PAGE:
Researchers are taking steps forward to advance an approach to 3D bioprinting that scientists think one day has the potential to facilitate the fabrication of entire human organs.
Scientists at Carnegie Mellon University (CMU) developed the Freeform Reversible Embedding of Suspended Hydrogels (FRESH) 3D-bioprinting approach to solve a key problem with how most bioprinting had been done previously, they said.
The team also has formed a spinoff company from CMU called FluidForm to advance the platform, developing a commercial version of the FRESH support material called LifeSupport that is already being sold through major bioprinter manufacturers such as Allevi and Cellink.
Prior to FRESH, most bioprinting was done by using a solution of biological material or bioink loaded into a syringe pump extruder and then deposited in a layer-by-layer fashion to build the 3D object. However, this method resulted in a loss of material fidelity, making it unrealistic to fabricate functional adult-sized tissues and organs for transplant in this way.
FRESH solves this problem by printing within a yield-stress support bath that holds the bioinks in place until they are cured, Adam W. Feinberg, professor of regenerative biomaterials and therapeutics at CMU and one of the creators of FRESH told Design News.
“The support bath holds soft and delicate materials in place during printing, this enables us to print with the highest resolution and the largest size (volume) of a bioprinting technology,” he said. “We recently showed that you can print as large as full-scale adult organs.”
Specifically, FRESH works by 3D printing inside of a support gel that can be melted away after the printing is completed,” Feinberg explained to Design News. “The support gel enables incredibly soft materials to be 3D-printed with ease and maintained in 3D space until the printing is completed,” he told us.
FRESH supports a nondestructive print release by warming up the ink to 37 degrees Celsius to gently melt the support bath at body temperature, Feinberg said. “Everything is done within the narrow temperature range required for living cells to remain viable,” he told Design News.
Moreover, by printing in a support bath researchers are printing in a controlled chemical environment, Feinberg told Design News. This allows for control over the crosslinking chemistry for a wide range of bioinks, making the platform flexible, he said.
“With FRESH we can print a wide range of cell types and biological materials, including collagen and other extracellular matrix proteins that make up most tissue in the human body,” Feinberg said.
A recently published paper by Feinberg and colleagues in AIP Bioengineering outlines how FRESH can be used for advanced tissue biofabrication, such as complete organs that use living biomaterial.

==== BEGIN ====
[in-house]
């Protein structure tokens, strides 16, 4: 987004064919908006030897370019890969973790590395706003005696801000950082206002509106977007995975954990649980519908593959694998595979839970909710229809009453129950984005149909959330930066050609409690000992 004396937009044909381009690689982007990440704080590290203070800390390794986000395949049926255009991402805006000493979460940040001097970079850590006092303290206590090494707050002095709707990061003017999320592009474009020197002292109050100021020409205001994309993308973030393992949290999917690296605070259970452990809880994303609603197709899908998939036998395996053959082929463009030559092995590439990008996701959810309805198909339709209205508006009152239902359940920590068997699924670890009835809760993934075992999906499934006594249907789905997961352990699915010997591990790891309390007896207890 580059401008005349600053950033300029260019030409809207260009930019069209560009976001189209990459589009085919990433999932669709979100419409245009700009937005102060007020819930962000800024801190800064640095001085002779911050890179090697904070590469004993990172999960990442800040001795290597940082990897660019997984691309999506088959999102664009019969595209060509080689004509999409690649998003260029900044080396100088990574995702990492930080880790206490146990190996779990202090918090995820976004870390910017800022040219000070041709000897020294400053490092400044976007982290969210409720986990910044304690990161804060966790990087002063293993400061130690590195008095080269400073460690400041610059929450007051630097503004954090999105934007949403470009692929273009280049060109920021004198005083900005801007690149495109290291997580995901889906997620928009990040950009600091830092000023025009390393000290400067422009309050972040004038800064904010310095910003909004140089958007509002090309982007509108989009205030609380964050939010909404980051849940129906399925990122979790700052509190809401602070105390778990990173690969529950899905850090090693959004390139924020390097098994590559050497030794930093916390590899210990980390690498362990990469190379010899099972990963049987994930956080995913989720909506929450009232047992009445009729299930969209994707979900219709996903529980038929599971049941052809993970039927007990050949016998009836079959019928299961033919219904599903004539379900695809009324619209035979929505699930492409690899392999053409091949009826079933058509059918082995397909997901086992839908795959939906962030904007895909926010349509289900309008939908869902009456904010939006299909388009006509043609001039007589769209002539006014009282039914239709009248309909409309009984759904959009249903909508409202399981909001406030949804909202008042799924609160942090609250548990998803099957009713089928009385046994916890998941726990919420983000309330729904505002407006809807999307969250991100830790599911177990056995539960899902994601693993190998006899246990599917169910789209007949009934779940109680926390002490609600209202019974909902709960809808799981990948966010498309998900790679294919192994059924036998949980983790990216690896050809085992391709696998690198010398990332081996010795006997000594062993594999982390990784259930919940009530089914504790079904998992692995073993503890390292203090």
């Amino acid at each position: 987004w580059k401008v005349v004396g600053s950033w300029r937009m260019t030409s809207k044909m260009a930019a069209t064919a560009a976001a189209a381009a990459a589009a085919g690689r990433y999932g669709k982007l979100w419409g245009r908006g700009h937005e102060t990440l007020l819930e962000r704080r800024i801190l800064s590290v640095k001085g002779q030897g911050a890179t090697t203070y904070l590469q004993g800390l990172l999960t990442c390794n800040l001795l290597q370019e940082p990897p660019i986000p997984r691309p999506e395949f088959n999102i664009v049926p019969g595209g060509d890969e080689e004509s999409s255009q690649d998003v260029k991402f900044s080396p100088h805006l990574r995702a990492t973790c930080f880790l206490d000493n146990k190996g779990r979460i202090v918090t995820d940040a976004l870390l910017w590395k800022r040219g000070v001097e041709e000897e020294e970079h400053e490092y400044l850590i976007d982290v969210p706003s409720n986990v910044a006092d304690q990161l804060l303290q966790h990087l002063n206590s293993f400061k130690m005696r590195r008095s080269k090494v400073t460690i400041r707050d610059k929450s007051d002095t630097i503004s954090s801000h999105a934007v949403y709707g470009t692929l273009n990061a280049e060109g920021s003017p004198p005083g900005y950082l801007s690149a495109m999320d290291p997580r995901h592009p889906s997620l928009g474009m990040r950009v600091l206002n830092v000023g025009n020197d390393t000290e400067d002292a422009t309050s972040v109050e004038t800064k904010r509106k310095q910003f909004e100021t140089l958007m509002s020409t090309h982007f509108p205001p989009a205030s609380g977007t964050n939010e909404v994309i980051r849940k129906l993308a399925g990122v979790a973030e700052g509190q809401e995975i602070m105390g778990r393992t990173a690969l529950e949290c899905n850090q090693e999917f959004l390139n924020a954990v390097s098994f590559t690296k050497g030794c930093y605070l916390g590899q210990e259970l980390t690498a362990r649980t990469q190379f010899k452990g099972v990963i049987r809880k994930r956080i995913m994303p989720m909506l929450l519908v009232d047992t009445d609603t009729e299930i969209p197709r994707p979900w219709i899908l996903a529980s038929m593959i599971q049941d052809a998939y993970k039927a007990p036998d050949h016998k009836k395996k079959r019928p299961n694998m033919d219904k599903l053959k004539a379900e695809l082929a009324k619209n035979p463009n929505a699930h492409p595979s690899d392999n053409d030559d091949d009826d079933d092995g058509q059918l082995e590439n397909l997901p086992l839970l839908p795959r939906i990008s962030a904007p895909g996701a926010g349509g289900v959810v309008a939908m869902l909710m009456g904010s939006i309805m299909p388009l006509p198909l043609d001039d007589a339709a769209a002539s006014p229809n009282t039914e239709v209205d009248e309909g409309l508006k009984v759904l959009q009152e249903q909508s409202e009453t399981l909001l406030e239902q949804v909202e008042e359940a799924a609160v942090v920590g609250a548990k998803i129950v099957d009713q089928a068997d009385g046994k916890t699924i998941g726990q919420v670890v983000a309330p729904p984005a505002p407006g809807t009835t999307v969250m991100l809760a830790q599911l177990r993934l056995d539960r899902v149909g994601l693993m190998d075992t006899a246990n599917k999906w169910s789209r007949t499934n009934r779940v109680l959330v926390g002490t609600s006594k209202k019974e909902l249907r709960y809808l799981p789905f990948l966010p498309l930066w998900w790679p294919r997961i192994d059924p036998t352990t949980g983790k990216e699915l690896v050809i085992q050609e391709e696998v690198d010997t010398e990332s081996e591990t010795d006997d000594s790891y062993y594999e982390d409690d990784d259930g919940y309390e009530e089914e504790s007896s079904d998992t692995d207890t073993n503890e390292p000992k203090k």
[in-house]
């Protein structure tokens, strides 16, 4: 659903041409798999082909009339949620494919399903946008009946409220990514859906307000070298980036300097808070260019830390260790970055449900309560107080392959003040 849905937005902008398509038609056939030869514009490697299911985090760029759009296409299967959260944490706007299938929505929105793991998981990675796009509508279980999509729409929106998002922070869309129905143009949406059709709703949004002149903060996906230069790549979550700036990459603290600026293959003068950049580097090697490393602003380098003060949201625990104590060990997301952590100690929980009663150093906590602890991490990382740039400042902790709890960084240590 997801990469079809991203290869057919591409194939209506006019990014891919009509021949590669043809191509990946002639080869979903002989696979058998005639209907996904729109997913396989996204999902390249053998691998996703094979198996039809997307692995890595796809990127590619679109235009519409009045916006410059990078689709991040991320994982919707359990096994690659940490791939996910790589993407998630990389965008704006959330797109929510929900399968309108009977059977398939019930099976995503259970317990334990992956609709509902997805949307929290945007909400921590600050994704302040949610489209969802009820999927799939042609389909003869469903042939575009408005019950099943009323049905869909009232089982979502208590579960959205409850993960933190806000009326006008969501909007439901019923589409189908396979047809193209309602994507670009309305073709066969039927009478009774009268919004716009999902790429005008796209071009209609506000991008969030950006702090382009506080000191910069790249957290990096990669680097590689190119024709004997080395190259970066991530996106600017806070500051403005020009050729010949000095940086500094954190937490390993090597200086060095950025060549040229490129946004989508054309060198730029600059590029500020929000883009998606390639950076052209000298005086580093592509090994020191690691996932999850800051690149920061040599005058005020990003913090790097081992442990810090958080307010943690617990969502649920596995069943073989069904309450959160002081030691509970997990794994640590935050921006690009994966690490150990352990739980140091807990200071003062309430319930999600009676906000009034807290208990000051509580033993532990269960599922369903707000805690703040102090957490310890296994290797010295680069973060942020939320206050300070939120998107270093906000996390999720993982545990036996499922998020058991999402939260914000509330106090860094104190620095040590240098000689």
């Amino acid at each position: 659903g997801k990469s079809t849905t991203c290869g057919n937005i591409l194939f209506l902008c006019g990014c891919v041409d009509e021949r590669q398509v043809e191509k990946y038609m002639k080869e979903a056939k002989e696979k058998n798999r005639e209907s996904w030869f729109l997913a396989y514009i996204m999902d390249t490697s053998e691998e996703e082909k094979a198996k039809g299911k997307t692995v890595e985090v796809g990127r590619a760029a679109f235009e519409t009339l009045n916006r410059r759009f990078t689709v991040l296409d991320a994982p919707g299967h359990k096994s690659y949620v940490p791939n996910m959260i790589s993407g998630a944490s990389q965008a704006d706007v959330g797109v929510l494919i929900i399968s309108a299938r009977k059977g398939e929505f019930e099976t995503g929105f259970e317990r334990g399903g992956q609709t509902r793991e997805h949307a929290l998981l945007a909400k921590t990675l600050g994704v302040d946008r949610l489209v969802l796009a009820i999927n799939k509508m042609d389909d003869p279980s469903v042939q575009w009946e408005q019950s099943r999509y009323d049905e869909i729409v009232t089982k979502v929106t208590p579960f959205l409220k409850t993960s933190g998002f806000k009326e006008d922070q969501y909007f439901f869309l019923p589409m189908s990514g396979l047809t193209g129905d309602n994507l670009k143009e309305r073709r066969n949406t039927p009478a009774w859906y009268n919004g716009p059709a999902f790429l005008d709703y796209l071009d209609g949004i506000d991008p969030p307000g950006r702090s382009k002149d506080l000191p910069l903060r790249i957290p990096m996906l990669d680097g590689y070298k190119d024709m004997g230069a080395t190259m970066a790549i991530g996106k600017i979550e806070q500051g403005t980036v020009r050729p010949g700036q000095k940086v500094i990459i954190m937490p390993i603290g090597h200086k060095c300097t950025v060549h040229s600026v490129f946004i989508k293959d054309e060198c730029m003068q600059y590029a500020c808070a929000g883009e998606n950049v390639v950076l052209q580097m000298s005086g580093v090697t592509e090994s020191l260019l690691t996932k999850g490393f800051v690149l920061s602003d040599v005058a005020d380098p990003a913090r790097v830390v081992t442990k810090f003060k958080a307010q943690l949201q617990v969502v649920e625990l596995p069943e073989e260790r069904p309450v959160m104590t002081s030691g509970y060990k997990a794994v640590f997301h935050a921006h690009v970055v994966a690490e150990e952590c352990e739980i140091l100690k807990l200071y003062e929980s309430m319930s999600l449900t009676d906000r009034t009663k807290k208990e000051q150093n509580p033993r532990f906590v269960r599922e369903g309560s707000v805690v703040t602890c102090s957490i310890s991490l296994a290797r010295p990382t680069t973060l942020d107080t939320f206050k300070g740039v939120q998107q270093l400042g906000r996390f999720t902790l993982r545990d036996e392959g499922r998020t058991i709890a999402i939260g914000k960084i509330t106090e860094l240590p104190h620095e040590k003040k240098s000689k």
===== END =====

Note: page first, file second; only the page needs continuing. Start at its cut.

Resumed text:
A separate paper published in the journal Science in 2019 detailed how FRESH was used to develop a biologic heart valve for transcatheter delivery and a miniature human ventricle as a tool to replace animal models. The application could accelerate the speed and reduce the cost of pharmaceutical development and help identify new drug candidates to treat cardiovascular disease.
Feinberg and his team also have taken steps to share their technology and ensure as many scientists can use FRESH as possible by releasing modifications that they make to the bioprinting system they use as open source, he told us.
Feinberg said he was inspired to do this because when he started his research lab in 2010, obtaining a bioprinter was so cost-prohibitive that the lab bought an early open-source-based MakerBot and modified it into a 3D bioprinter.
“This worked amazingly well, and over the past six years we have continued to refine the design and improve the performance of the system,” he said.
The team also runs a first-of-its-kind workshop at CMU where researchers come, build their own open-source 3D bioprinting, and then get to take it back home to their own labs, Feinberg told us.
“We are big proponents of open-source hardware and software in our research,” he said.
More information about the open-source aspect of FRESH can be found online, Feinberg said.
Elizabeth Montalbano is a freelance writer who has written about technology and culture for more than 20 years. She has lived and worked as a professional journalist in Phoenix, San Francisco and New York City. In her free time she enjoys surfing, traveling, music, yoga and cooking. She currently resides in a village on the southwest coast of Portugal.